Future disaster risks are set to become more complex — and the international community needs stronger and more integrated preventive measures to mitigate these.

This was among key takeaways from a high-level conference on disaster risk reduction held last week in Davos, Switzerland. The 4th International Disaster Risk Conference, which was titled “Integrated Management in a Changing World: Pathways to a Resilient Society,” was organized by the Global Risk Forum and attended by more than 1,000 participants. Featured speakers included U.N. Special Representative of the Secretary-General for Disaster Risk Reduction Margareta Wahlström and David Nabarro, the special representative of the U.N. secretary-general for food and nutrition, among other positions at the global body.

A resounding call stressed at the conference was the need to better integrate disaster risk reduction in development efforts as opposed to only strengthening responses to disasters, GRF President Walter Ammann told Devex.

Some efforts toward this goal are already under way. The U.N. Development Program, for one has recognized the need for a sense of urgency for disaster risk reduction and announced funding for related efforts over the next five years.

UNDP is also helping lead the development of a new plan to replace the Hyogo Framework of Action that is set to expire in 2015. The framework details work needed to reduce disaster losses. Ammann said the IDRC conference hopes to also contribute to this process.

GRF is now working on producing an outcome document based on the discussions held at the conference, Ammann shared. This document, he added, will be submitted to the UNISDR’s Global Platform for Disaster Risk Reduction forum in May 2013. The forum gathers all stakeholders in global risk reduction efforts and resilience building. One of its core functions is to support the Hyogo Framework of Action’s implementation.

Here are some of the other issues stressed during the IDRC conference that are expected to be included in the outcome document:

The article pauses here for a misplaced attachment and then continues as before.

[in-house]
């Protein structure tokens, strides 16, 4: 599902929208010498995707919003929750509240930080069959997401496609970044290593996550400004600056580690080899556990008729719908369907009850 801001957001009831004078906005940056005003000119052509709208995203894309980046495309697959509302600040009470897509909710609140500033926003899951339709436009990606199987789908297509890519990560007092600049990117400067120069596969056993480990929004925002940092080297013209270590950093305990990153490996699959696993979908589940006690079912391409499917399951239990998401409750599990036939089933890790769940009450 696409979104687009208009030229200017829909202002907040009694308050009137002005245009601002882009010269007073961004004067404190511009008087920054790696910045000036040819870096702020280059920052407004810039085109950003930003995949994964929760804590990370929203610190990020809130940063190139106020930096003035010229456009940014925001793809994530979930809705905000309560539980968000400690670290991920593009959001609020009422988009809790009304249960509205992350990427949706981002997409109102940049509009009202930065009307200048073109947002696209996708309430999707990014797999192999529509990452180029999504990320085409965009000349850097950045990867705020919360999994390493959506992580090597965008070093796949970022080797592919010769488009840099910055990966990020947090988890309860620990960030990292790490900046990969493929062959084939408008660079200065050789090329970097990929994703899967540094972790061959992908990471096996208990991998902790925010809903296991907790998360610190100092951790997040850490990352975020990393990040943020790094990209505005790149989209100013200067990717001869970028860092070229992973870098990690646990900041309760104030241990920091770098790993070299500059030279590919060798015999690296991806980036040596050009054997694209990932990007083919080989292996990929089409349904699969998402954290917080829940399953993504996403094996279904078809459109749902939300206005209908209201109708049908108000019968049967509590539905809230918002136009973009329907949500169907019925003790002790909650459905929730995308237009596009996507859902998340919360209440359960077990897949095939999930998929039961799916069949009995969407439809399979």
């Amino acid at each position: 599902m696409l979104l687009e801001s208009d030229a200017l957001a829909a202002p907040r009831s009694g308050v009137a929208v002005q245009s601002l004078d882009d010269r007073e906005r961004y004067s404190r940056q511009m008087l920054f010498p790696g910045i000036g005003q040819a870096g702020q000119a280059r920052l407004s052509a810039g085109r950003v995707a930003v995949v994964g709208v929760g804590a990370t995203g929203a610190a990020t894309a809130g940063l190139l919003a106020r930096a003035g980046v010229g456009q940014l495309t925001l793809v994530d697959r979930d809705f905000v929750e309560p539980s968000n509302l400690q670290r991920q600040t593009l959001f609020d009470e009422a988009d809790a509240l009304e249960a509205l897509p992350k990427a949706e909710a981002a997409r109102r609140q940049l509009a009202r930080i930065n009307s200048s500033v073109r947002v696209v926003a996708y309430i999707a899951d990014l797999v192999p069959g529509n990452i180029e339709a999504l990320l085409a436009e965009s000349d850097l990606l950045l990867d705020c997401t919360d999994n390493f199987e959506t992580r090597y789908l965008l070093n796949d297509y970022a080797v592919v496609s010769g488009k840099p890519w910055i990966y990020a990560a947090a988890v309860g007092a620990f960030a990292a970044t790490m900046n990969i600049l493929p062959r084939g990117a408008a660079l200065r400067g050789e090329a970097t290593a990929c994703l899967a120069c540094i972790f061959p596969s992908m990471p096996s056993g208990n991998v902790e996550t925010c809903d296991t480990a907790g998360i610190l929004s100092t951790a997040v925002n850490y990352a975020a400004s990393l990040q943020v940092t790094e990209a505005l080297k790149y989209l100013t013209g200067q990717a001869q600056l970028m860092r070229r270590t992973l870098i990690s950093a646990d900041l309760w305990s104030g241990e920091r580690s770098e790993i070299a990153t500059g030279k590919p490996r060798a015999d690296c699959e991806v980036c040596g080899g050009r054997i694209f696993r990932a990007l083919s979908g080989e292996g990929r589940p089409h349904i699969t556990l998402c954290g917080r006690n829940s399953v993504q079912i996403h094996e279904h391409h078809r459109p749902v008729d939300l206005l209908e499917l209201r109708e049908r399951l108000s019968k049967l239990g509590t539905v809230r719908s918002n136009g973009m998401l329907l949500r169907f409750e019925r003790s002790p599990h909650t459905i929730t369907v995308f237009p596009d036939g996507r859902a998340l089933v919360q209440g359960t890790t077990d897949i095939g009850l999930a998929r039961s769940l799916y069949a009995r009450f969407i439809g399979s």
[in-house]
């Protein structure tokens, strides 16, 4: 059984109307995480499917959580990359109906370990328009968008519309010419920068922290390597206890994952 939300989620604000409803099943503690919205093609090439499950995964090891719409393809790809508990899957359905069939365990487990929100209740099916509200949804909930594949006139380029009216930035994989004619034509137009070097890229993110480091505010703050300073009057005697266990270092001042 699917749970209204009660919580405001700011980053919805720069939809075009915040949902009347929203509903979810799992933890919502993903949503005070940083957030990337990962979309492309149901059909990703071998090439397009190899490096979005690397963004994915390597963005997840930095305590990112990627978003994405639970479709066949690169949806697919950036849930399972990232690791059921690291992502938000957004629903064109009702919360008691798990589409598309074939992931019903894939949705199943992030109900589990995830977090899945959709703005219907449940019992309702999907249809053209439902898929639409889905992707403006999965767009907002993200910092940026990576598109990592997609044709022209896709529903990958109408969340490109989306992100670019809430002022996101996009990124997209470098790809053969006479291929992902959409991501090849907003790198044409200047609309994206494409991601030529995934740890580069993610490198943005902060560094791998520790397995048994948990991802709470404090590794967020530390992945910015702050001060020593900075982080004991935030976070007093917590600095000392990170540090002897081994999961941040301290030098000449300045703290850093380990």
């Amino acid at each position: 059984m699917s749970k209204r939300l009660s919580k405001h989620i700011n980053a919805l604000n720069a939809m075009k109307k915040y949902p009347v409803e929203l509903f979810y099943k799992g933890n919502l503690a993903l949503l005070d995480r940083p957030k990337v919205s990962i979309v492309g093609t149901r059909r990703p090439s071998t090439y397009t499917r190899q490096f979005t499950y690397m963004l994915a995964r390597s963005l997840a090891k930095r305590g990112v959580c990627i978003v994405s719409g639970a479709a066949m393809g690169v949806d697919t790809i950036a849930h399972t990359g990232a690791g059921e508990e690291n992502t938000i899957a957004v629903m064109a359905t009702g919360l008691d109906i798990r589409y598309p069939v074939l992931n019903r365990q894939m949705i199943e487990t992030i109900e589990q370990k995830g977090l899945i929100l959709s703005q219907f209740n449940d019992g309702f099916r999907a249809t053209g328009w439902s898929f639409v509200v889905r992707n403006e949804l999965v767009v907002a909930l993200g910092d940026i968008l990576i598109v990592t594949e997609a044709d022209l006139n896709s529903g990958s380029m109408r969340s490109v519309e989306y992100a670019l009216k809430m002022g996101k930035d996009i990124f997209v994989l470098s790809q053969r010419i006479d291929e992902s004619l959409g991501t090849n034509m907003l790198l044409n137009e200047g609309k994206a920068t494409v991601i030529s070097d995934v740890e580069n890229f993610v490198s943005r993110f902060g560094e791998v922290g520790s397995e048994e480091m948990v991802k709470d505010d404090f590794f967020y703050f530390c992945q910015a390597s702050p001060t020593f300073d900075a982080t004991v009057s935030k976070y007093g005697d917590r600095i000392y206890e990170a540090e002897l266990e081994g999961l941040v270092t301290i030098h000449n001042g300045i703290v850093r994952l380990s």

• There is a demand to create a culture of risk governance that involves all aspects and all sectors of society.

  • Systematic risks will become more dominant as future disaster risks become more complex and interdependent.  Systematic risks are those that stem from a single event such as in the case of the earthquake in Japan.

  • Donors should invest more in prevention instead of spending millions in reaction to disasters.

  • Disaster risk reduction should be integrated in development programs.

  • There is a need to build more resilient societies and one way to accomplish this is through better communication to ensure the public is well-informed and prepared. The public should also be educated on how to behave during disasters.

  • There is a need to create international structures to deal with disaster risks, which are increasingly becoming global.

  • The link between disaster risks, climate change and health needs to be better explained and understood.

Aside from the preparation of the outcome document, GRF has started planning the next international disaster conference to be held in August 2014, also in Davos. Ammann said the group is also looking at proposals to host similar conferences at the regional level in Africa, Asia and Central Africa.

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About the author

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    Ivy Mungcal

    As former senior staff writer, Ivy Mungcal contributed to several Devex publications. Her focus is on breaking news, and in particular on global aid reform and trends in the United States, Europe, the Caribbean, and the Americas. Before joining Devex in 2009, Ivy produced specialized content for U.S. and U.K.-based business websites.